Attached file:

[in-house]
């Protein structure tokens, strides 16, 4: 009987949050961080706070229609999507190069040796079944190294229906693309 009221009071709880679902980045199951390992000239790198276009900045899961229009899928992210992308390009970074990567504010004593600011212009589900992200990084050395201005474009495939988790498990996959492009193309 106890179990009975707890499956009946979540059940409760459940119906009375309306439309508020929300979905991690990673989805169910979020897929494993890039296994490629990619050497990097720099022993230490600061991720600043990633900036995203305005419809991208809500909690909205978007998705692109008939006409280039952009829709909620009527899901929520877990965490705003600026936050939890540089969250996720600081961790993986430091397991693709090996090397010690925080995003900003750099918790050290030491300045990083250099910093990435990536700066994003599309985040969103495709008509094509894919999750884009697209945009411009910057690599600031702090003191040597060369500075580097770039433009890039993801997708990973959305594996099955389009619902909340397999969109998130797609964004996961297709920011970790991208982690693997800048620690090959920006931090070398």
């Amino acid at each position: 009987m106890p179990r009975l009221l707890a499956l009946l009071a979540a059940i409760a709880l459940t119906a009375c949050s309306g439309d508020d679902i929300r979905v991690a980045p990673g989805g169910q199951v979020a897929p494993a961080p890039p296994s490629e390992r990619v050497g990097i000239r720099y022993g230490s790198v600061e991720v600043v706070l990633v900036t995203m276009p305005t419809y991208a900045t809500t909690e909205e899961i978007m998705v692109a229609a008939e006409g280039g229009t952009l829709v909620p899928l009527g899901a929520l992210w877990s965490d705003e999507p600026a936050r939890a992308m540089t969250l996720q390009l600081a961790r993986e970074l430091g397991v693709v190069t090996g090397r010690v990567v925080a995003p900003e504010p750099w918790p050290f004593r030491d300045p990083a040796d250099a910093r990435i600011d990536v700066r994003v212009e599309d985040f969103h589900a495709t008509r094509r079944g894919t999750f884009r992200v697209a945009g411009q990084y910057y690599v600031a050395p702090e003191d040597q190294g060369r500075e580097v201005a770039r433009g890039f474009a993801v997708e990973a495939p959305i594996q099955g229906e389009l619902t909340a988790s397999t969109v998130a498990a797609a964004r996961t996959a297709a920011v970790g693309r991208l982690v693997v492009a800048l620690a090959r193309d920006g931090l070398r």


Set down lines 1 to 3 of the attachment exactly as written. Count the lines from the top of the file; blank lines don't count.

[in-house]
């Protein structure tokens, strides 16, 4: 009987949050961080706070229609999507190069040796079944190294229906693309 009221009071709880679902980045199951390992000239790198276009900045899961229009899928992210992308390009970074990567504010004593600011212009589900992200990084050395201005474009495939988790498990996959492009193309 106890179990009975707890499956009946979540059940409760459940119906009375309306439309508020929300979905991690990673989805169910979020897929494993890039296994490629990619050497990097720099022993230490600061991720600043990633900036995203305005419809991208809500909690909205978007998705692109008939006409280039952009829709909620009527899901929520877990965490705003600026936050939890540089969250996720600081961790993986430091397991693709090996090397010690925080995003900003750099918790050290030491300045990083250099910093990435990536700066994003599309985040969103495709008509094509894919999750884009697209945009411009910057690599600031702090003191040597060369500075580097770039433009890039993801997708990973959305594996099955389009619902909340397999969109998130797609964004996961297709920011970790991208982690693997800048620690090959920006931090070398």
């Amino acid at each position: 009987m106890p179990r009975l009221l707890a499956l009946l009071a979540a059940i409760a709880l459940t119906a009375c949050s309306g439309d508020d679902i929300r979905v991690a980045p990673g989805g169910q199951v979020a897929p494993a961080p890039p296994s490629e390992r990619v050497g990097i000239r720099y022993g230490s790198v600061e991720v600043v706070l990633v900036t995203m276009p305005t419809y991208a900045t809500t909690e909205e899961i978007m998705v692109a229609a008939e006409g280039g229009t952009l829709v909620p899928l009527g899901a929520l992210w877990s965490d705003e999507p600026a936050r939890a992308m540089t969250l996720q390009l600081a961790r993986e970074l430091g397991v693709v190069t090996g090397r010690v990567v925080a995003p900003e504010p750099w918790p050290f004593r030491d300045p990083a040796d250099a910093r990435i600011d990536v700066r994003v212009e599309d985040f969103h589900a495709t008509r094509r079944g894919t999750f884009r992200v697209a945009g411009q990084y910057y690599v600031a050395p702090e003191d040597q190294g060369r500075e580097v201005a770039r433009g890039f474009a993801v997708e990973a495939p959305i594996q099955g229906e389009l619902t909340a988790s397999t969109v998130a498990a797609a964004r996961t996959a297709a920011v970790g693309r991208l982690v693997v492009a800048l620690a090959r193309d920006g931090l070398r």